New York City, NY

Ghost Signs of NYC: De Robertis Pastry Shoppe

Frank Mastropolo

'This is like my living room.'

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Photo by Frank Mastropolo

De Robertis Pastry Shoppe closed in 2014 after more than a century serving Italian coffee, pastries, cookies and ices. Four generations of the De Robertis family worked at the pasticceria since it opened in 1904. John De Robertis, whose grandfather Paolo started the business, described the store’s early days. “They made pignoli, the seeded cookies, and they made coffee, cappuccino and as refrigeration came in they started making pastries, cannoli. Then as time went by they started making lemon ice. They catered to the Italians because that’s what everybody around here was used to.

“The heyday of the store’s popularity was in the ’60s. As soon as church was over, whatever mass people went to, they all piled in here. We were packed. They came in for coffee and cannoli, sfogliatelle, whatever.”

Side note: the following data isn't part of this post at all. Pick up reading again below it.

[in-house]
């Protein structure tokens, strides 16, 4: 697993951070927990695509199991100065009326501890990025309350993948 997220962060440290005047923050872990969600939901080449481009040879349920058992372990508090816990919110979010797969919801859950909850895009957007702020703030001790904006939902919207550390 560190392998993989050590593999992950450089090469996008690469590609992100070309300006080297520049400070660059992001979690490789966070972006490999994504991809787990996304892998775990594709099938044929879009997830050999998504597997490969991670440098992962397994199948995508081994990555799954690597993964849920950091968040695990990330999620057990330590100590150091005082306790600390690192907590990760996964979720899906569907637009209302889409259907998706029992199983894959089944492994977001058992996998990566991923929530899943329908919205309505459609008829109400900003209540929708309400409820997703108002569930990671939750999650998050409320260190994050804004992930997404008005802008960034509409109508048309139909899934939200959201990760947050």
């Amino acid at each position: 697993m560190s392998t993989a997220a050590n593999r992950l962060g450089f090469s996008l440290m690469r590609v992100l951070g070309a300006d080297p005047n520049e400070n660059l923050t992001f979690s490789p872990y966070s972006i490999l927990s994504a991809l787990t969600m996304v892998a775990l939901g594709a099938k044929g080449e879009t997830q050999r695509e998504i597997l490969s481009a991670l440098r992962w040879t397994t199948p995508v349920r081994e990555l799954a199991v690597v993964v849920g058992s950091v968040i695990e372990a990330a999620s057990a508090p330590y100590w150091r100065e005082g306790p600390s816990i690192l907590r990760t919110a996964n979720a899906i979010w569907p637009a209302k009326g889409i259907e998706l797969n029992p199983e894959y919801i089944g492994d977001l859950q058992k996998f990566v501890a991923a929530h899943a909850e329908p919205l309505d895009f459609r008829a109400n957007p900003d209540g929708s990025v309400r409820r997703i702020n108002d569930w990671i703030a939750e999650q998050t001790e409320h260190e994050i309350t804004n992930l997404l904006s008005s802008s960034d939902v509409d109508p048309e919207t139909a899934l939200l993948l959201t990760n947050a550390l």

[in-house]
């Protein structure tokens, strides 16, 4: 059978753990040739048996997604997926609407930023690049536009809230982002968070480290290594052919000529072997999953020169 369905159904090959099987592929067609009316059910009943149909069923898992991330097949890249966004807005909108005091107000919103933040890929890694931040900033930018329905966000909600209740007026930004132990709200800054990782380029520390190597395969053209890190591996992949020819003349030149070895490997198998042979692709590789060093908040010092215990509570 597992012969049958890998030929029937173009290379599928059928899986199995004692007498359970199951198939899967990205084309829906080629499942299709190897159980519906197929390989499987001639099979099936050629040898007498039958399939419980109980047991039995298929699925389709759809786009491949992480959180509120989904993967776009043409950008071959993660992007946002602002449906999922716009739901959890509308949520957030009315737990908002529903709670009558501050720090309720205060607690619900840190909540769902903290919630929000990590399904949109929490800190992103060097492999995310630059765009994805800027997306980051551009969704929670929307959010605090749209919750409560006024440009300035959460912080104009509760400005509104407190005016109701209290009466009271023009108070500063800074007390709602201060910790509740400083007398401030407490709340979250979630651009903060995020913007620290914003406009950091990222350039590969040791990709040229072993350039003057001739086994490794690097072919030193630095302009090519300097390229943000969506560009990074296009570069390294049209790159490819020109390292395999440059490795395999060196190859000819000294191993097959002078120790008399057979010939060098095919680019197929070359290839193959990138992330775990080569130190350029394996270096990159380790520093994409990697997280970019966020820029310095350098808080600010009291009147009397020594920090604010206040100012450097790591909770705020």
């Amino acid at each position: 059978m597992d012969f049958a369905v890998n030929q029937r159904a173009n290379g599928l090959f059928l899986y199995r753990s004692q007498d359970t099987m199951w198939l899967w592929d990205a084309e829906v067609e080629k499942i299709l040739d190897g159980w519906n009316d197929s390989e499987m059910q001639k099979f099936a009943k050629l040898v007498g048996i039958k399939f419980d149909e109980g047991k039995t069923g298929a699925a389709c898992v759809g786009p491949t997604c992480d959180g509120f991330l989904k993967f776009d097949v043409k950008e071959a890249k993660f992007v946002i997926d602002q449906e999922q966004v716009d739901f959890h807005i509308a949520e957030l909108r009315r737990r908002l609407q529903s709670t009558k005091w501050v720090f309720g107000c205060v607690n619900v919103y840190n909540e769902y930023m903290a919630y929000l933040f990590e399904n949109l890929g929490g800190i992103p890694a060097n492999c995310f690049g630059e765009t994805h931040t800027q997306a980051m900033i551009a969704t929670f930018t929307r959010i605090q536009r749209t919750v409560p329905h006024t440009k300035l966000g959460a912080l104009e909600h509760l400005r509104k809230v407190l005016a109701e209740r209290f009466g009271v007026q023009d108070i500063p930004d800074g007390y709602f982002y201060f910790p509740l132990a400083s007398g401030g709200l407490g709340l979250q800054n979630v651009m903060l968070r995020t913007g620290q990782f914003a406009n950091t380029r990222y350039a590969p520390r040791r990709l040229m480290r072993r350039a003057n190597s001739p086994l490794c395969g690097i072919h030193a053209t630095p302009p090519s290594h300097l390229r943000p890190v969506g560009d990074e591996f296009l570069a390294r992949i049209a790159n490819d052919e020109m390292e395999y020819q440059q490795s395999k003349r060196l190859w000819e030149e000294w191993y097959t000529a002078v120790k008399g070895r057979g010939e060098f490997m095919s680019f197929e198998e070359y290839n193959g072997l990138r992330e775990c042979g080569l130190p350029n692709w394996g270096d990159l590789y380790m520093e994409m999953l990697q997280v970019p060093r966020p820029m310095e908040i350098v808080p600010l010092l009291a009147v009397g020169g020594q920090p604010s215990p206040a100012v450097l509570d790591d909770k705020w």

De Robertis says that the glorious neon sign, which spans the width of the building, was probably erected in the 1940s. When Black Seed Bagels opened in the space in 2015, its owners retained the De Robertis sign and restored the imperfect tiling on the floors and walls, the tin ceilings, and the original ornate barrier at the back of the store.

“We’re not here to erase history,” said Black Seed co-owner Noah Bernamoff.

“We never really had people come over to our apartment because we were always working,” said De Robertis. “My father said, ‘This is like my living room. I can’t have people over my house because I’m always here so this is my living room.’ And people like that. It’s that love that you can’t get from a chain store.”

When the facade of the building was renovated, the De Robertis sign was moved to the roof.

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Mastropolo is the author of Fillmore East: The Venue That Changed Rock Music Forever; Ghost Signs: Clues to Downtown New York's Past; and Ghost Signs 2: Clues to Uptown New York's Past

New York, NY
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